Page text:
As for the tool’s event response features, as expected from SolarWinds, they leave nothing to be desired. The detailed real-time response system will actively react to every threat. And since it’s based on behaviour rather than a signature, you’re protected against unknown or future threats. The tool’s dashboard is possibly one of its best assets. With a simple design, you’ll have no trouble quickly identifying anomalies. Starting at around $4 500, the tool is more than affordable. And if you want to try it first, a free fully functional 30-day trial version is available for download.
2. Splunk Enterprise Security
Possibly one of the most popular SIEM system, Splunk Enterprise Security–or simply Splunk ES, as it is often called–is famous for its analytic capabilities. Splunk ES monitors your system’s data in real time, looking for vulnerabilities and signs of abnormal activity. The system uses Splunk’s own Adaptive Response Framework (ARF) which integrates with equipment from more than 55 security vendors. The ARF performs automated response, letting you quickly gain the upper hand. Add to that a simple and uncluttered user interface and you have a winning solution. Other interesting features include the “Notables” function which shows user-customizable alerts and the “Asset Investigator” for flagging malicious activities and preventing further problems.
Splunk ES is an enterprise-grade product and, as such, it comes with an enterprise-sized price tag. You can’t, unfortunately, get much pricing information from Splunk’s website and you’ll need to contact the sales department to get a quote. Despite its price, this is a great product and you might want to contact Splunk to take advantage of an available free trial.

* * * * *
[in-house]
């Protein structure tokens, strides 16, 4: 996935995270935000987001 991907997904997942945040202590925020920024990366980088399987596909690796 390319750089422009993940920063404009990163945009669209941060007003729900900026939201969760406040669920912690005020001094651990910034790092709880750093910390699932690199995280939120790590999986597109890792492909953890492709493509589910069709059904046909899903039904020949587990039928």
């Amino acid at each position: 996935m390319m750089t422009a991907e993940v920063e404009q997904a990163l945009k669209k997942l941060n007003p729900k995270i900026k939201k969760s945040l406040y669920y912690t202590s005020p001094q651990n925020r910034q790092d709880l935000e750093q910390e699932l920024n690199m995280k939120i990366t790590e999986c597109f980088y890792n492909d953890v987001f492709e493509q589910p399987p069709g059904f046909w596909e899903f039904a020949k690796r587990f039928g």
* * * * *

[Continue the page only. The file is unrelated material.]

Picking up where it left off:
For the past few years, NetWitness has focused on products supporting “deep, real-time network situational awareness and agile network response”. After being purchased by EMC which then merged with Dell, the Netwitness business is now part of the RSA branch of the corporation. And this is good news as RSA has an excellent reputation in security.
NetWitness is ideal for organizations seeking a complete network analytics solution. The tool incorporates information about your business which helps prioritize alerts. According to RSA, the system “collects data across more capture points, computing platforms, and threat intelligence sources than other SIEM solutions”. There’s also advanced threat detection which combines behavioural analysis, data science techniques, and threat intelligence. And finally, the advanced response system boasts orchestration and automation capabilities to help eradicate threats before they impact your business.
One of the main drawbacks of NetWitness is that it’s not the easiest to set up and use. However, there is ample documentation available which can help you with setting up and using the product. This is another enterprise-grade product and, as it is often the case with such products, you’ll need to contact sales to get pricing information.